By definition an artist is not a follower. Artists are trendsetters who color outside the lines and raise the evolutionary bar. Trendsetting artists create messages that allow their followers to think and to dream about their own lives and aspirations. True artists comment on our culture with enough significance more than just a few people get it.
For years I’ve sat very quietly wondering why Musician A does almost precisely what Musicians B through Z do with the expectation that something like osmosis will prove they are better than the rest.
“Get us in 863 Magazine. My friends from Band H are in it. We should be in there too.”
“We don’t want people to know we’re married. It would just seem disingenuous.”
“Did you contact the Morning Show? Everyone who’s anyone in town is on it.”
“Just post my tour dates to Facebook and Twitter from ReverbNation like everyone else.”
Guiding clients through the matrix of traditional music into digital models with the intent of making their art stand out almost always results in doing what the competition does at the client’s insistence. Insecurity morphs the would-be artist into a stubbornly petulant knock off of the original trendsetter.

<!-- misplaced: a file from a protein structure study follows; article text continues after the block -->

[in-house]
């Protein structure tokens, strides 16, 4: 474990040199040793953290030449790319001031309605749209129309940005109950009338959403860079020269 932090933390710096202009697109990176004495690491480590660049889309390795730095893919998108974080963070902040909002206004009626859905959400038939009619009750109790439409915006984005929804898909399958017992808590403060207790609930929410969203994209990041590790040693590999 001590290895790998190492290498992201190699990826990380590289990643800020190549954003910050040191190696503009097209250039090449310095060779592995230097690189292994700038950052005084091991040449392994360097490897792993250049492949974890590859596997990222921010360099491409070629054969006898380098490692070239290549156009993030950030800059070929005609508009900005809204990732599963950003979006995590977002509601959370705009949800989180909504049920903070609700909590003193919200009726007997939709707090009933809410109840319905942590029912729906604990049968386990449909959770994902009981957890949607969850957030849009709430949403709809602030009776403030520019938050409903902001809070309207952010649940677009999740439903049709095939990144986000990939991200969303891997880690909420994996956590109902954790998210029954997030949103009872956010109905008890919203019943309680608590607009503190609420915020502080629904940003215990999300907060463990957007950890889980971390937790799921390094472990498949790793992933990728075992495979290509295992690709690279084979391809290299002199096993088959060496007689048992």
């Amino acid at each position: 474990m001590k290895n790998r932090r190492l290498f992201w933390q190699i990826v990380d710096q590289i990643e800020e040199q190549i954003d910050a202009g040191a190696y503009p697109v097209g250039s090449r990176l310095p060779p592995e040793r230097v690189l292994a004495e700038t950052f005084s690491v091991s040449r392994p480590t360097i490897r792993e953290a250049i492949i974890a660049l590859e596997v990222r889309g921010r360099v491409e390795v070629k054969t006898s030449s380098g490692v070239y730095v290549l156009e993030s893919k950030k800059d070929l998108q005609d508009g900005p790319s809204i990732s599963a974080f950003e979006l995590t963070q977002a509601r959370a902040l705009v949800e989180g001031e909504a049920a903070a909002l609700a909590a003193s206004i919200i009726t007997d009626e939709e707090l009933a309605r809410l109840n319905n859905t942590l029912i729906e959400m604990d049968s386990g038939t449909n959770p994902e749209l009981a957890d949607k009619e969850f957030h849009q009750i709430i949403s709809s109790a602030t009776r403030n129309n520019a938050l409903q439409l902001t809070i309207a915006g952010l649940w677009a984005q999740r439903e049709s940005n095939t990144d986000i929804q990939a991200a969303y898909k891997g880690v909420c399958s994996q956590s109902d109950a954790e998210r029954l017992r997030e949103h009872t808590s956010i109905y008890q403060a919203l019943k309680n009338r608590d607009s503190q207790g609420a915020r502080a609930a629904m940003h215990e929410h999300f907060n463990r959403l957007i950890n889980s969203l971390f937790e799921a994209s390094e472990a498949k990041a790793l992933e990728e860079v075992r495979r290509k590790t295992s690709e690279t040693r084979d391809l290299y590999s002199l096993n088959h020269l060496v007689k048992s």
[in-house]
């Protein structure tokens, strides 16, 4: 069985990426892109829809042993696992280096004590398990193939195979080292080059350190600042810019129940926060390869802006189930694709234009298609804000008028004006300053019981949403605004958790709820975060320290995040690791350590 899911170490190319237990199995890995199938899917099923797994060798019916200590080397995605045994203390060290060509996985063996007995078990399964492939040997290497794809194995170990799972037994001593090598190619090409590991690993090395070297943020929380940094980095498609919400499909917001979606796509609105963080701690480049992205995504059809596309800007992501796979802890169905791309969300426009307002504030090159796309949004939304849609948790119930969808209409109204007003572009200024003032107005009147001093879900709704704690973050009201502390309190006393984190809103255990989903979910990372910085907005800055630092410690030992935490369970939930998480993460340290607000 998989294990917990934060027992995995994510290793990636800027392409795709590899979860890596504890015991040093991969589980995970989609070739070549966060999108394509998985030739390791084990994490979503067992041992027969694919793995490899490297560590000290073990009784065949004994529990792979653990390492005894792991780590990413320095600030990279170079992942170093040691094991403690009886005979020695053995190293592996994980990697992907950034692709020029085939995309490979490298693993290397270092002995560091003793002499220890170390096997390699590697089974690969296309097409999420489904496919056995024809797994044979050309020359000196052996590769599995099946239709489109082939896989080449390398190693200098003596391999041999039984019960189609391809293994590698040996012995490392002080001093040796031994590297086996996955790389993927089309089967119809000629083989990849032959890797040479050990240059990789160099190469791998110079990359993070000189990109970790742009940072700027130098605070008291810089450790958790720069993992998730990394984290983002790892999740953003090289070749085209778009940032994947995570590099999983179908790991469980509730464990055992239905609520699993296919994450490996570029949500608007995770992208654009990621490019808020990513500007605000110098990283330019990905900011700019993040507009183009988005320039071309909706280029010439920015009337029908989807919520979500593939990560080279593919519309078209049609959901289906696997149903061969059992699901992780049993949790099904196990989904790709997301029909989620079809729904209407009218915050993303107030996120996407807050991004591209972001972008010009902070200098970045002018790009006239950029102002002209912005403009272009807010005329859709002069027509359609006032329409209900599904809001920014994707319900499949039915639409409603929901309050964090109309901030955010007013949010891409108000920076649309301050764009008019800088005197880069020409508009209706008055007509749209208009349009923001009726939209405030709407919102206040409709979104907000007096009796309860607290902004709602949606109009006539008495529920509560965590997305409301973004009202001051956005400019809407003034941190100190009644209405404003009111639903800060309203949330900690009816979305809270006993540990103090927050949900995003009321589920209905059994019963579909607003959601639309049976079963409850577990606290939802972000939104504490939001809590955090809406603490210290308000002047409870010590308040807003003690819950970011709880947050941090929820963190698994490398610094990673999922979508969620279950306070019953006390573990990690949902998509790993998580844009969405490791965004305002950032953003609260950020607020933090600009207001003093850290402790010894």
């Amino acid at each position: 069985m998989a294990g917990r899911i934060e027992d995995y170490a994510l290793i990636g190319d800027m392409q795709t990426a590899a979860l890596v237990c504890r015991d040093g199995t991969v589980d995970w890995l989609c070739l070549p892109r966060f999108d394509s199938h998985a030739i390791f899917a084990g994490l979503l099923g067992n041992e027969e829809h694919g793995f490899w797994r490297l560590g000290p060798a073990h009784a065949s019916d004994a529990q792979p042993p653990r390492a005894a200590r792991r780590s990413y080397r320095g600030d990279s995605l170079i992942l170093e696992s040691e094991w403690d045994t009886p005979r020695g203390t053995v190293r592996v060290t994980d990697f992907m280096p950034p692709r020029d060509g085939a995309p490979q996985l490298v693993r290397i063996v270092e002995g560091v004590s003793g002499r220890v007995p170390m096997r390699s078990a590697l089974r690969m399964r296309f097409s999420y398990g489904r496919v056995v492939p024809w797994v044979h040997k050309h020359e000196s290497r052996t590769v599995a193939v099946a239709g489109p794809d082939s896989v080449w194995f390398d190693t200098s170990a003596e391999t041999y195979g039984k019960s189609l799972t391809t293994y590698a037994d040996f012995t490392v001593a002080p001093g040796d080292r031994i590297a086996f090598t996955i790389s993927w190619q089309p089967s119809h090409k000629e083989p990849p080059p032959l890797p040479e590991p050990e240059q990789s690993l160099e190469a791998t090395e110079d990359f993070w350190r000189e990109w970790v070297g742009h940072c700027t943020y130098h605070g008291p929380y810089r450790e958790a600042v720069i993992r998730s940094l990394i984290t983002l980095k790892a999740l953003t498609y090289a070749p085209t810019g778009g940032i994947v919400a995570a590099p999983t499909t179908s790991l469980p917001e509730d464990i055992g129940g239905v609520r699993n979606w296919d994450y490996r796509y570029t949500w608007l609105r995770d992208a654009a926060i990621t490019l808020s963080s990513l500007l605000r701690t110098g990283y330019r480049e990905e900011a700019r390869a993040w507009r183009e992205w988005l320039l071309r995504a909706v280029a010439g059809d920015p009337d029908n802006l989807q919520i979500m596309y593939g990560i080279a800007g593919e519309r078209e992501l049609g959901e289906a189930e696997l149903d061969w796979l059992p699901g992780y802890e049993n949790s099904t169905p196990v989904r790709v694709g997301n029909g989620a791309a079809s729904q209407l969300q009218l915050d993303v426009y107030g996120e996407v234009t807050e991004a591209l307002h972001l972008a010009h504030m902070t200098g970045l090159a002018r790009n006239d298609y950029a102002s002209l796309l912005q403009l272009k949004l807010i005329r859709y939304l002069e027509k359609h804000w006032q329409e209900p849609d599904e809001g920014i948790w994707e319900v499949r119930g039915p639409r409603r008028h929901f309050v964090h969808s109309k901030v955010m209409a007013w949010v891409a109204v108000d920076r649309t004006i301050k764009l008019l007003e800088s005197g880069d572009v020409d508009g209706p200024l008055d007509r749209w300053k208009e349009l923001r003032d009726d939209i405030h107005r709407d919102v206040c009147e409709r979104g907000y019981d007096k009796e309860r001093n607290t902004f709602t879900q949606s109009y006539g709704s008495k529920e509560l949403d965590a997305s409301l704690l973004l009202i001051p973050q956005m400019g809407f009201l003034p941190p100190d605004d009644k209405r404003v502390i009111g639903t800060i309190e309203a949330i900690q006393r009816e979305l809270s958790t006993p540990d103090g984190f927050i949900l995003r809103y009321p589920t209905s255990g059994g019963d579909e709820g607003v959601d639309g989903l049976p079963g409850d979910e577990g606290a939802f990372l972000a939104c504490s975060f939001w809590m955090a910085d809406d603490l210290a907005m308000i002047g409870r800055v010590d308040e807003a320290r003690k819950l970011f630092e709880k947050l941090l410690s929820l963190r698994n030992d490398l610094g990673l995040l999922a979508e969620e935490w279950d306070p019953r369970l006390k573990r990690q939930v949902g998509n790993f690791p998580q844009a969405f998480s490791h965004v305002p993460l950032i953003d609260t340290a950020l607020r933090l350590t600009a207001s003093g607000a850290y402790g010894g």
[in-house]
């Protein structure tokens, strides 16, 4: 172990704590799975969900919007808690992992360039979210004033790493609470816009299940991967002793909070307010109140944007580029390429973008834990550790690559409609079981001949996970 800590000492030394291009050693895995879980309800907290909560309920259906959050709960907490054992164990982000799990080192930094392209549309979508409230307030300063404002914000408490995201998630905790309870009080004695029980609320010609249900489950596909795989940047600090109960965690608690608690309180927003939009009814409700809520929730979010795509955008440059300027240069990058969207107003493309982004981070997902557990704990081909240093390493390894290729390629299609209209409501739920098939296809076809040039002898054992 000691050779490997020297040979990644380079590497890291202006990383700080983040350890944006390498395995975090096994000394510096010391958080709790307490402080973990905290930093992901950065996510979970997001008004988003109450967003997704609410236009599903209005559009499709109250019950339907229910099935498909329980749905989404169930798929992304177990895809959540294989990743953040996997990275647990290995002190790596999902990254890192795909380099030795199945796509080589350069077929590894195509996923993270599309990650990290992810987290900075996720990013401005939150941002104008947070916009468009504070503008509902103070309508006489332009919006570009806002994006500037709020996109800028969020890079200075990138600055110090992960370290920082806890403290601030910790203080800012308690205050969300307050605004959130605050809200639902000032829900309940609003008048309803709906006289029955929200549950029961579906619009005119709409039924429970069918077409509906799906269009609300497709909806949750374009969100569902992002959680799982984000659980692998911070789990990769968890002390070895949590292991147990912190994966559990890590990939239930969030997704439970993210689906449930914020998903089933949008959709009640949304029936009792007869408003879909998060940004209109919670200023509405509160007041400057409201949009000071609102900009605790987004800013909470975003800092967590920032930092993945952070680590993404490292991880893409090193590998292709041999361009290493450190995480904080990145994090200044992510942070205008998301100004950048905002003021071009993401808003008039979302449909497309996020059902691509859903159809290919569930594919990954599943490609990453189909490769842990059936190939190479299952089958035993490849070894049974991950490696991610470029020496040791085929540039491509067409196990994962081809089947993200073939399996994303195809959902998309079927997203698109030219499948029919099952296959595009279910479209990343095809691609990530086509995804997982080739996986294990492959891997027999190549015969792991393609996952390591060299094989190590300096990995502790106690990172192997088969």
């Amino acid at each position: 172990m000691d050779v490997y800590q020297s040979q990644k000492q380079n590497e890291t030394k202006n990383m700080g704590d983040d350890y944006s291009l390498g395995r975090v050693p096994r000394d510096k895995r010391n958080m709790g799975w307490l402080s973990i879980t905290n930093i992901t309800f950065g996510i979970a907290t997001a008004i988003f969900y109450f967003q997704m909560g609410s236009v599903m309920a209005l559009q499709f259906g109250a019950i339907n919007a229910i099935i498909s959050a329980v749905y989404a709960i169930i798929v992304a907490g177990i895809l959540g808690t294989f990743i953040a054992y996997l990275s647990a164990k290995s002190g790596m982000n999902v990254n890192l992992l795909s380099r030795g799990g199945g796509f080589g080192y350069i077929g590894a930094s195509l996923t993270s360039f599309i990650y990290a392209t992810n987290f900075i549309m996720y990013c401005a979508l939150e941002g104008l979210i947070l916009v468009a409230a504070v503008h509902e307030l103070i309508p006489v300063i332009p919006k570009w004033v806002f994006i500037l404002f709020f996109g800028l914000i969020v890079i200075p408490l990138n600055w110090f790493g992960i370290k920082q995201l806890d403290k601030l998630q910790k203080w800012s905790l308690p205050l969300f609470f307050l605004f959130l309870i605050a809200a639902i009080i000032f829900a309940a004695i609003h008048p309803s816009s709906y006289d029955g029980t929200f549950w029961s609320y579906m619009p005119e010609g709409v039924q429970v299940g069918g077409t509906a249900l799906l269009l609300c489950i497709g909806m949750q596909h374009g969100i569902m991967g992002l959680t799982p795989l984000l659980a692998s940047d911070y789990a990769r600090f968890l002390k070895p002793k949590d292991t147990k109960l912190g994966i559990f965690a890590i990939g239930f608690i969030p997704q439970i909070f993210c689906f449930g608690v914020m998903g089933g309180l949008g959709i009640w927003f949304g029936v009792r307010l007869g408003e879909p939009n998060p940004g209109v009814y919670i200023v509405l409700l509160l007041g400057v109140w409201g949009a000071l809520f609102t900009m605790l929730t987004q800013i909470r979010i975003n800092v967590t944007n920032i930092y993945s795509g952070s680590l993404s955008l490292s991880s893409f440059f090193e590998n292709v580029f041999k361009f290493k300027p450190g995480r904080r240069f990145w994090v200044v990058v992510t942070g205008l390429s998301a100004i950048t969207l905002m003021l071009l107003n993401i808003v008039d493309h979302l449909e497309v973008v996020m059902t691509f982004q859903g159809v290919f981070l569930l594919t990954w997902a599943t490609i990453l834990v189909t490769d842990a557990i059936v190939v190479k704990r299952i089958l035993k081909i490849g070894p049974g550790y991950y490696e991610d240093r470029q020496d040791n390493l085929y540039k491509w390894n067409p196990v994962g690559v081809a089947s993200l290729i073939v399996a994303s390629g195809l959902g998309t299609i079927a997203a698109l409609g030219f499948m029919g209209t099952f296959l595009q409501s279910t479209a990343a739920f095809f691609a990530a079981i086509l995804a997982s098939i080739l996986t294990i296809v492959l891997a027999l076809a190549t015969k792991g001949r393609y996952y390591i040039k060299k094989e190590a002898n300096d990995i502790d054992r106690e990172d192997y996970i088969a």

The most beautiful thing about creating something is being able to experiment with everything.
The sudden death of David Robert Jones aka David Bowie took the world by storm because David was never satisfied with ordinary being good enough. He wouldn’t entertain it. He was the Picasso of Pop, which may be best summarized by Will Gompertz who wrote:
“David Bowie became a pop icon, but underneath all the mascara and make-believe was still a man called David Jones from south London: an ordinary chap who did extraordinary things.”